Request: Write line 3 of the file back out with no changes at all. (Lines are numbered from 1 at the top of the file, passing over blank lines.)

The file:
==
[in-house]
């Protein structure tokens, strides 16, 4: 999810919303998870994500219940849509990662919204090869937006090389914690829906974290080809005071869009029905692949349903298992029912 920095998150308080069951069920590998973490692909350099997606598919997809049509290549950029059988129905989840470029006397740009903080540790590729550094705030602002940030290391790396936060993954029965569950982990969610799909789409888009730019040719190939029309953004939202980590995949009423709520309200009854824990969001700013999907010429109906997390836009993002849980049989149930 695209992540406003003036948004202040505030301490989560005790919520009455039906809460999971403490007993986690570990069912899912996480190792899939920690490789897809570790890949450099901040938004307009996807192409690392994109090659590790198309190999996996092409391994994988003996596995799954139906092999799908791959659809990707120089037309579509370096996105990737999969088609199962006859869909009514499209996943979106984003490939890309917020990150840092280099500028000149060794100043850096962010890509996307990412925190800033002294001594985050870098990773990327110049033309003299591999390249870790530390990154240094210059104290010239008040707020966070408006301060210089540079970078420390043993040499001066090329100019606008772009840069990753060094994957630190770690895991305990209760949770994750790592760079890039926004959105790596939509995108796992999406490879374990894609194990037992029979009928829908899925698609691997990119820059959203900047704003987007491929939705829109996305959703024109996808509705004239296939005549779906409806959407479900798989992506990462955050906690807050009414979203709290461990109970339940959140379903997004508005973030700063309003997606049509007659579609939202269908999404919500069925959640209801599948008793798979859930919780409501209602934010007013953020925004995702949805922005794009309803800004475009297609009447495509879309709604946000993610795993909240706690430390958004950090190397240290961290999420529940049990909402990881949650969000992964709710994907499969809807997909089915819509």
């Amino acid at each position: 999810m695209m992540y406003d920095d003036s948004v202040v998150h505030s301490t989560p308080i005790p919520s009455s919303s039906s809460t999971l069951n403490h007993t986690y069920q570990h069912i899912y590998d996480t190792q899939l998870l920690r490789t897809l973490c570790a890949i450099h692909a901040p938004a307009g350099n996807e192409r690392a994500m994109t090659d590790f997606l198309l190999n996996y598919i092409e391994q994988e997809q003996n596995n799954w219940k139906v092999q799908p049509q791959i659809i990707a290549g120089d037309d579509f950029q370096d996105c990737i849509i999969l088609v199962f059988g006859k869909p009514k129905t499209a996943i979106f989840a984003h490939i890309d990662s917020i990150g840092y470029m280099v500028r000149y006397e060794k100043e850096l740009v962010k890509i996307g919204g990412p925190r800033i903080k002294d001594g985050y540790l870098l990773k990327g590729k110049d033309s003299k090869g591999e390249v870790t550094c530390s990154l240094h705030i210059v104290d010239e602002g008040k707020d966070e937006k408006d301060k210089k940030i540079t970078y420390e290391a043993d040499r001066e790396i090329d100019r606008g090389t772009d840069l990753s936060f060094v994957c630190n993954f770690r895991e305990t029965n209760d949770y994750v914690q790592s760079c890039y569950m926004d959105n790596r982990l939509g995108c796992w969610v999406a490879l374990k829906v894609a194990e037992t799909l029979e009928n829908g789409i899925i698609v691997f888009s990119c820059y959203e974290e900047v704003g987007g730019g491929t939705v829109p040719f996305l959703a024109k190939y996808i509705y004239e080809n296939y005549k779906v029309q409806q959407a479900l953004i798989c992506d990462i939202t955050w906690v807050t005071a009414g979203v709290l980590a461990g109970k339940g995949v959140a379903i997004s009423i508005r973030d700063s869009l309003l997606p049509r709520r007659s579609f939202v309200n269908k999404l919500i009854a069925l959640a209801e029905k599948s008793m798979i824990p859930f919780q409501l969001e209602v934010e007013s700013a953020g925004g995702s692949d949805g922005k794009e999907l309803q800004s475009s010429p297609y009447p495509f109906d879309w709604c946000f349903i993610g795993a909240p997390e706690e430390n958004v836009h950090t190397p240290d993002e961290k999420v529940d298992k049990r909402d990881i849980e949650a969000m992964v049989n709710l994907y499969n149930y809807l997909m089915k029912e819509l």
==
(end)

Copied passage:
């Amino acid at each position: 999810m695209m992540y406003d920095d003036s948004v202040v998150h505030s301490t989560p308080i005790p919520s009455s919303s039906s809460t999971l069951n403490h007993t986690y069920q570990h069912i899912y590998d996480t190792q899939l998870l920690r490789t897809l973490c570790a890949i450099h692909a901040p938004a307009g350099n996807e192409r690392a994500m994109t090659d590790f997606l198309l190999n996996y598919i092409e391994q994988e997809q003996n596995n799954w219940k139906v092999q799908p049509q791959i659809i990707a290549g120089d037309d579509f950029q370096d996105c990737i849509i999969l088609v199962f059988g006859k869909p009514k129905t499209a996943i979106f989840a984003h490939i890309d990662s917020i990150g840092y470029m280099v500028r000149y006397e060794k100043e850096l740009v962010k890509i996307g919204g990412p925190r800033i903080k002294d001594g985050y540790l870098l990773k990327g590729k110049d033309s003299k090869g591999e390249v870790t550094c530390s990154l240094h705030i210059v104290d010239e602002g008040k707020d966070e937006k408006d301060k210089k940030i540079t970078y420390e290391a043993d040499r001066e790396i090329d100019r606008g090389t772009d840069l990753s936060f060094v994957c630190n993954f770690r895991e305990t029965n209760d949770y994750v914690q790592s760079c890039y569950m926004d959105n790596r982990l939509g995108c796992w969610v999406a490879l374990k829906v894609a194990e037992t799909l029979e009928n829908g789409i899925i698609v691997f888009s990119c820059y959203e974290e900047v704003g987007g730019g491929t939705v829109p040719f996305l959703a024109k190939y996808i509705y004239e080809n296939y005549k779906v029309q409806q959407a479900l953004i798989c992506d990462i939202t955050w906690v807050t005071a009414g979203v709290l980590a461990g109970k339940g995949v959140a379903i997004s009423i508005r973030d700063s869009l309003l997606p049509r709520r007659s579609f939202v309200n269908k999404l919500i009854a069925l959640a209801e029905k599948s008793m798979i824990p859930f919780q409501l969001e209602v934010e007013s700013a953020g925004g995702s692949d949805g922005k794009e999907l309803q800004s475009s010429p297609y009447p495509f109906d879309w709604c946000f349903i993610g795993a909240p997390e706690e430390n958004v836009h950090t190397p240290d993002e961290k999420v529940d298992k049990r909402d990881i849980e949650a969000m992964v049989n709710l994907y499969n149930y809807l997909m089915k029912e819509l």